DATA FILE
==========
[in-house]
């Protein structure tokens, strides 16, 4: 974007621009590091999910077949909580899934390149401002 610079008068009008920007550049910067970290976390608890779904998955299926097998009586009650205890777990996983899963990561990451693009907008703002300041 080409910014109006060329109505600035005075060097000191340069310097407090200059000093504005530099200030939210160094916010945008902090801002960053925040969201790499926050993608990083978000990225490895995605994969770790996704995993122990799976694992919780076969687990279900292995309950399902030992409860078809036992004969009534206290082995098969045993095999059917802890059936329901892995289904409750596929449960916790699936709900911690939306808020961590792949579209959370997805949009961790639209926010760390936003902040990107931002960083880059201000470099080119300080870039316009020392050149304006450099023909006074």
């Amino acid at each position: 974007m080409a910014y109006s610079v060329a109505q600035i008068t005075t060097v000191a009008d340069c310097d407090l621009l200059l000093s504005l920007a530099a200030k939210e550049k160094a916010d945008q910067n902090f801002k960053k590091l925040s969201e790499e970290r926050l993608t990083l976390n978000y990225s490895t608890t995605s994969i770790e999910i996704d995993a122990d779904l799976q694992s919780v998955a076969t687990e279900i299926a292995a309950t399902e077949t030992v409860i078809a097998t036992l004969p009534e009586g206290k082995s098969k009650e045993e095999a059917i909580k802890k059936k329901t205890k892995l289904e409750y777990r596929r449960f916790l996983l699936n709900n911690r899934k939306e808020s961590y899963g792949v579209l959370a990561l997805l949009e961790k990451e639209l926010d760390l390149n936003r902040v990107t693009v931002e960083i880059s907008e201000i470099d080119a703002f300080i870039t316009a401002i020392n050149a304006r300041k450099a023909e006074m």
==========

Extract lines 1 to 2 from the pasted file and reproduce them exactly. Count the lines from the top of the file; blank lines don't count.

[in-house]
């Protein structure tokens, strides 16, 4: 974007621009590091999910077949909580899934390149401002 610079008068009008920007550049910067970290976390608890779904998955299926097998009586009650205890777990996983899963990561990451693009907008703002300041 080409910014109006060329109505600035005075060097000191340069310097407090200059000093504005530099200030939210160094916010945008902090801002960053925040969201790499926050993608990083978000990225490895995605994969770790996704995993122990799976694992919780076969687990279900292995309950399902030992409860078809036992004969009534206290082995098969045993095999059917802890059936329901892995289904409750596929449960916790699936709900911690939306808020961590792949579209959370997805949009961790639209926010760390936003902040990107931002960083880059201000470099080119300080870039316009020392050149304006450099023909006074």